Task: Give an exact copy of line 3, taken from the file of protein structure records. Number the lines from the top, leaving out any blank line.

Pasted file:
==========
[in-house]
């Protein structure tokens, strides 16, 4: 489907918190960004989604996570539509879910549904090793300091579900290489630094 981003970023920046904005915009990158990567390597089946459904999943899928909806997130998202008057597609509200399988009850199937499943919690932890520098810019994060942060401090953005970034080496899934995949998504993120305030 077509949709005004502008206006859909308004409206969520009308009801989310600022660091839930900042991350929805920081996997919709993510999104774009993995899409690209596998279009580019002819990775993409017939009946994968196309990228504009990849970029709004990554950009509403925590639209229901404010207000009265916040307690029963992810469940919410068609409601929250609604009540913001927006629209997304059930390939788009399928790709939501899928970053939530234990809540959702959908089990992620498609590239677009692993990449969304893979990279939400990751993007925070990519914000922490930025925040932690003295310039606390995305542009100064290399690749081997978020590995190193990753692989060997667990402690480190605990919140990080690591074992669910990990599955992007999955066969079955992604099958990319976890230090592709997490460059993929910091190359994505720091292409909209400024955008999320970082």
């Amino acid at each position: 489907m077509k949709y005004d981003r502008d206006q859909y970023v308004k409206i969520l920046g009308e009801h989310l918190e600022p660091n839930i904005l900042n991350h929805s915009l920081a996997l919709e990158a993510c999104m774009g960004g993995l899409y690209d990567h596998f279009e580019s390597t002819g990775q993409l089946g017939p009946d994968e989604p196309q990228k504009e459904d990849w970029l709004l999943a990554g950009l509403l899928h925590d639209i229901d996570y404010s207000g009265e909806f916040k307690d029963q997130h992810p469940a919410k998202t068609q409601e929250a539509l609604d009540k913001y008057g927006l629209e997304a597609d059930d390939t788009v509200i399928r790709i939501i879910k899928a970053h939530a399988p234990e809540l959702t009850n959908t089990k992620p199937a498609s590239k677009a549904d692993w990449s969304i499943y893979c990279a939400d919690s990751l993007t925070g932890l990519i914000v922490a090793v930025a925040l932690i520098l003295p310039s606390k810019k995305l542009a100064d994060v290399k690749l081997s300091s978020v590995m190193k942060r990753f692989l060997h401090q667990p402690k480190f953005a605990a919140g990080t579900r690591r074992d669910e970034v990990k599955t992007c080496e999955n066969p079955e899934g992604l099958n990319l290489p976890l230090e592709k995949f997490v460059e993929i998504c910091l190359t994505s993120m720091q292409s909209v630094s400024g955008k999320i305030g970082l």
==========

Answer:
């Amino acid at each position: 489907m077509k949709y005004d981003r502008d206006q859909y970023v308004k409206i969520l920046g009308e009801h989310l918190e600022p660091n839930i904005l900042n991350h929805s915009l920081a996997l919709e990158a993510c999104m774009g960004g993995l899409y690209d990567h596998f279009e580019s390597t002819g990775q993409l089946g017939p009946d994968e989604p196309q990228k504009e459904d990849w970029l709004l999943a990554g950009l509403l899928h925590d639209i229901d996570y404010s207000g009265e909806f916040k307690d029963q997130h992810p469940a919410k998202t068609q409601e929250a539509l609604d009540k913001y008057g927006l629209e997304a597609d059930d390939t788009v509200i399928r790709i939501i879910k899928a970053h939530a399988p234990e809540l959702t009850n959908t089990k992620p199937a498609s590239k677009a549904d692993w990449s969304i499943y893979c990279a939400d919690s990751l993007t925070g932890l990519i914000v922490a090793v930025a925040l932690i520098l003295p310039s606390k810019k995305l542009a100064d994060v290399k690749l081997s300091s978020v590995m190193k942060r990753f692989l060997h401090q667990p402690k480190f953005a605990a919140g990080t579900r690591r074992d669910e970034v990990k599955t992007c080496e999955n066969p079955e899934g992604l099958n990319l290489p976890l230090e592709k995949f997490v460059e993929i998504c910091l190359t994505s993120m720091q292409s909209v630094s400024g955008k999320i305030g970082l």